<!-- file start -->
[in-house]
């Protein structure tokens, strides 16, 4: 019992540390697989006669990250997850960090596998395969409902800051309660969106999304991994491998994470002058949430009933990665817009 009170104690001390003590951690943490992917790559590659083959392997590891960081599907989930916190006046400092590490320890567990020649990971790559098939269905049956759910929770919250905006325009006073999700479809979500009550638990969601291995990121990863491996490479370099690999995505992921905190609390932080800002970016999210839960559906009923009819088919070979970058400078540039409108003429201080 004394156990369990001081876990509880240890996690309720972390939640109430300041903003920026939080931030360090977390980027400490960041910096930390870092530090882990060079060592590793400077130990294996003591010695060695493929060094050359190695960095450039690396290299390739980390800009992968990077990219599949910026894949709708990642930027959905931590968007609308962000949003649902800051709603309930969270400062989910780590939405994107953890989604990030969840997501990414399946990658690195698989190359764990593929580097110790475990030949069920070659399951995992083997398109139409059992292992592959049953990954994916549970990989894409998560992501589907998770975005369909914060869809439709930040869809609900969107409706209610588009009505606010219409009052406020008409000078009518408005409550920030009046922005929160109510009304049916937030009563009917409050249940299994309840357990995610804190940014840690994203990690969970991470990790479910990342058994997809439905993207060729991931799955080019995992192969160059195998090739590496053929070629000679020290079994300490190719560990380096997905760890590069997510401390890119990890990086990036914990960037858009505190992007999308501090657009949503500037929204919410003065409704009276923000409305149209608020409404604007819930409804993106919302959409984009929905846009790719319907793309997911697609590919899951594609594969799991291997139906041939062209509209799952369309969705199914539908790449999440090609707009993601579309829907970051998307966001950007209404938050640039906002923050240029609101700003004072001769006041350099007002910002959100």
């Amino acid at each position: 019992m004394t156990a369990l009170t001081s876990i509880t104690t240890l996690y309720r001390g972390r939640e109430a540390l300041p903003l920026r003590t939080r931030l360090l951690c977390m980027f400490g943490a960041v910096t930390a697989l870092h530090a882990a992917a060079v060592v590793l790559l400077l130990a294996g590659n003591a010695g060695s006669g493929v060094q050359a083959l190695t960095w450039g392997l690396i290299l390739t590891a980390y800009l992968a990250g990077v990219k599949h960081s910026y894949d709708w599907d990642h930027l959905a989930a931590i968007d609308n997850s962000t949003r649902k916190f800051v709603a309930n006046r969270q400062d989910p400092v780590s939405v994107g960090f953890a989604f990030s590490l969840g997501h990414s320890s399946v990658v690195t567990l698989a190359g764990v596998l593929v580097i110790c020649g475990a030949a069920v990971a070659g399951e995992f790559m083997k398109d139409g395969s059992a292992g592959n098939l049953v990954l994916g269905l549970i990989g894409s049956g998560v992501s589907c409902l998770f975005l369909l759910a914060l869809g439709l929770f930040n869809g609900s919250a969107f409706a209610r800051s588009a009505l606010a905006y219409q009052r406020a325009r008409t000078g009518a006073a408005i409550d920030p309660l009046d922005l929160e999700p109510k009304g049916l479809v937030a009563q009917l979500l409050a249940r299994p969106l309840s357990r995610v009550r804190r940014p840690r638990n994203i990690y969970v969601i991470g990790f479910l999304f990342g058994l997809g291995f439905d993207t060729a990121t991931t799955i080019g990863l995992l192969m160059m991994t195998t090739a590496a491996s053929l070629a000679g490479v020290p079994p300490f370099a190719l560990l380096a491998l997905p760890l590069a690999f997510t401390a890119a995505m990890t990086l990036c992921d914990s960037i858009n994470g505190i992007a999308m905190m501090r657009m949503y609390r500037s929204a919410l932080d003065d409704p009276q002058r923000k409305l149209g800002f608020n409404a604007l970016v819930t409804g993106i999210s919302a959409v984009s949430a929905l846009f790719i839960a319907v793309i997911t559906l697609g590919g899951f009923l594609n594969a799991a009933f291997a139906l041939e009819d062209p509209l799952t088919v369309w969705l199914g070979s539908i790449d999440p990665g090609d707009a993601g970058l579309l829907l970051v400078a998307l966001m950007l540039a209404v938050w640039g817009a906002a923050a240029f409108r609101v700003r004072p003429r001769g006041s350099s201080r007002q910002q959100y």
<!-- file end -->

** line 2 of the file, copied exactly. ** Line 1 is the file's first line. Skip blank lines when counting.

């Protein structure tokens, strides 16, 4: 019992540390697989006669990250997850960090596998395969409902800051309660969106999304991994491998994470002058949430009933990665817009 009170104690001390003590951690943490992917790559590659083959392997590891960081599907989930916190006046400092590490320890567990020649990971790559098939269905049956759910929770919250905006325009006073999700479809979500009550638990969601291995990121990863491996490479370099690999995505992921905190609390932080800002970016999210839960559906009923009819088919070979970058400078540039409108003429201080 004394156990369990001081876990509880240890996690309720972390939640109430300041903003920026939080931030360090977390980027400490960041910096930390870092530090882990060079060592590793400077130990294996003591010695060695493929060094050359190695960095450039690396290299390739980390800009992968990077990219599949910026894949709708990642930027959905931590968007609308962000949003649902800051709603309930969270400062989910780590939405994107953890989604990030969840997501990414399946990658690195698989190359764990593929580097110790475990030949069920070659399951995992083997398109139409059992292992592959049953990954994916549970990989894409998560992501589907998770975005369909914060869809439709930040869809609900969107409706209610588009009505606010219409009052406020008409000078009518408005409550920030009046922005929160109510009304049916937030009563009917409050249940299994309840357990995610804190940014840690994203990690969970991470990790479910990342058994997809439905993207060729991931799955080019995992192969160059195998090739590496053929070629000679020290079994300490190719560990380096997905760890590069997510401390890119990890990086990036914990960037858009505190992007999308501090657009949503500037929204919410003065409704009276923000409305149209608020409404604007819930409804993106919302959409984009929905846009790719319907793309997911697609590919899951594609594969799991291997139906041939062209509209799952369309969705199914539908790449999440090609707009993601579309829907970051998307966001950007209404938050640039906002923050240029609101700003004072001769006041350099007002910002959100």